Mental flossing

Bacteria producing amyloid plaque-like curli could provide clues about the development of Alzheimer's disease.

David Bruce(davidb@biomedcentral.com)
Jan 31, 2002

The development of areas of protein called amyloid plaques is one of the most distinctive features of Alzheimer's disease and other similar neuropathies. In 1 February Science, Matthew Chapman and colleagues at the Washington University School of Medicine, St. Louis reported that certain strains of Escherichia coli bacteria also produce amyloid fibers called curli (Science 2002, 295:851-855).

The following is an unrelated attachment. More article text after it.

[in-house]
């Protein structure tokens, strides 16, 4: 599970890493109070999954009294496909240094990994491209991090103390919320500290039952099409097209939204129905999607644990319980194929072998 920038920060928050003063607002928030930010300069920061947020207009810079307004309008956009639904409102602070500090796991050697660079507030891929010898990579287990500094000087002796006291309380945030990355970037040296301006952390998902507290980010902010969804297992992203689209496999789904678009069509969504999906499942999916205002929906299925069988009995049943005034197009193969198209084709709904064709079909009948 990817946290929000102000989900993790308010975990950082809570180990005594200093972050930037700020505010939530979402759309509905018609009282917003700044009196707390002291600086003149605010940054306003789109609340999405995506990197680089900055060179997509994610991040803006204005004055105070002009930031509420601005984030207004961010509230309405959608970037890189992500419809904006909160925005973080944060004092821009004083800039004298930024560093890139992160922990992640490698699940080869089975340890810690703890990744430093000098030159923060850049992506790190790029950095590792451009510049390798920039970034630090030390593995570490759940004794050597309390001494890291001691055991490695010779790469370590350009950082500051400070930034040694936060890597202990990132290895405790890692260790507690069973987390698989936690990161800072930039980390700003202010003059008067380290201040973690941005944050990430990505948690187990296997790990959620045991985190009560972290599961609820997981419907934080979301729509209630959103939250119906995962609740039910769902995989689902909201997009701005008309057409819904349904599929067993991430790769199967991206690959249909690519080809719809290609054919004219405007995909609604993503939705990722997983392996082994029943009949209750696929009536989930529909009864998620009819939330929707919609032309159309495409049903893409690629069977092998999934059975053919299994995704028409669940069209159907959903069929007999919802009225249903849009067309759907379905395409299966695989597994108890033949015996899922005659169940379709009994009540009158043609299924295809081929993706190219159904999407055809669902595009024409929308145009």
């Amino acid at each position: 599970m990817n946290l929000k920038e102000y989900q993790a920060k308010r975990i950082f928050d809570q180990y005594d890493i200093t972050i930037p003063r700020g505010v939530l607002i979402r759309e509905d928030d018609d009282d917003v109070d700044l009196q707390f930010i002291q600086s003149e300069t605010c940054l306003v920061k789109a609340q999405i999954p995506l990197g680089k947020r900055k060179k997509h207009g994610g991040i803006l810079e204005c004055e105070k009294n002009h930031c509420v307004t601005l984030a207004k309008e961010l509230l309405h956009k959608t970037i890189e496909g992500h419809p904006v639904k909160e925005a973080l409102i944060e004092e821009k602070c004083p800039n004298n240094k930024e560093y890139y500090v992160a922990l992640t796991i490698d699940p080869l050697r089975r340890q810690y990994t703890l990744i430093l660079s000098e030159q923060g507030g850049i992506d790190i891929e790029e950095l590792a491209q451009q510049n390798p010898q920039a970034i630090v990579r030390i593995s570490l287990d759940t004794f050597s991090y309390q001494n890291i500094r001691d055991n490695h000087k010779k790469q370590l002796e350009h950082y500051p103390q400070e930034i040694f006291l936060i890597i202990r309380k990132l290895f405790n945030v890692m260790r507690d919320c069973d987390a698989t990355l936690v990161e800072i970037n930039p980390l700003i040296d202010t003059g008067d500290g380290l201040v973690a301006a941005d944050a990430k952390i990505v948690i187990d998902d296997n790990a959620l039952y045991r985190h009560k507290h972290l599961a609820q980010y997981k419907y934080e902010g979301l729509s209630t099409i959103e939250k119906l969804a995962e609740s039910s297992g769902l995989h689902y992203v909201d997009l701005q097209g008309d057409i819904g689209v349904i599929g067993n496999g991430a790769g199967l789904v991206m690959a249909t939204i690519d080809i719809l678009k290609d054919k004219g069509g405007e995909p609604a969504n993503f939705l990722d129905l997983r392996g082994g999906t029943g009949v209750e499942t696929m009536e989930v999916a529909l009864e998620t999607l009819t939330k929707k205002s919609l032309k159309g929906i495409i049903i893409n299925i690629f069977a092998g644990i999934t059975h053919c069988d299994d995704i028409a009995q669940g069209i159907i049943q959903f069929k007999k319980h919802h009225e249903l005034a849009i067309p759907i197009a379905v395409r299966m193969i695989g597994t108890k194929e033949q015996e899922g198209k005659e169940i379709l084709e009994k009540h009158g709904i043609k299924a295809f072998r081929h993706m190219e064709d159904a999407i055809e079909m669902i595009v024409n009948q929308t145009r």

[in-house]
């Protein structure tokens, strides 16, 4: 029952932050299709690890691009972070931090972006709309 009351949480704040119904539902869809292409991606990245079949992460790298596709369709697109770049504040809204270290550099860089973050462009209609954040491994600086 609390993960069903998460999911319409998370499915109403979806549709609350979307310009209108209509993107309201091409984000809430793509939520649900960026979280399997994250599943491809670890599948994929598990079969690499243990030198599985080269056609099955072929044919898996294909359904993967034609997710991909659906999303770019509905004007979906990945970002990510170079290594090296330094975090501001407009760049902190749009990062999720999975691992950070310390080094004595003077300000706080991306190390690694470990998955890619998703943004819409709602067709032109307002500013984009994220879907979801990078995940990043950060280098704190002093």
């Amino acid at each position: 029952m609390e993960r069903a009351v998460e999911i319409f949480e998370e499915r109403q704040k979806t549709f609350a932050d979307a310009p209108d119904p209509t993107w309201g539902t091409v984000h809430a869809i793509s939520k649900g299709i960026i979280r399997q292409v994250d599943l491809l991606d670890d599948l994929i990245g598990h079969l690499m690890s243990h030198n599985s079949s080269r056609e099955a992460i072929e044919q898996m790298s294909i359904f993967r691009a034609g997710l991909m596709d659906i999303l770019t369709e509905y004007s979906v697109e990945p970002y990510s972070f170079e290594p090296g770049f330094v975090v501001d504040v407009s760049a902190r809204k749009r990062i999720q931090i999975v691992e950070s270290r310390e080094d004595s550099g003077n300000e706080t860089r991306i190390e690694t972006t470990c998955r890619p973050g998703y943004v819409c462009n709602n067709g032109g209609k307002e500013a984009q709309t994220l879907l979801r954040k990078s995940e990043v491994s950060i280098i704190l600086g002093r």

Chapman et al. examined curli production in E. coli and identified two proteins involved in the process — CsgA and CsgB. The CsgA protein is released into the extracellular environment surrounding the bacterium with CsgB associated with the bacterial cell wall. In the same way as a particle of dust acts as the initiator in snowflake formation, the CsgB protein nucleates the precipitation of CsgA out of solution and subsequent fiber formation. The formation of the meshwork of curli is an integral part of the development of biofilm...

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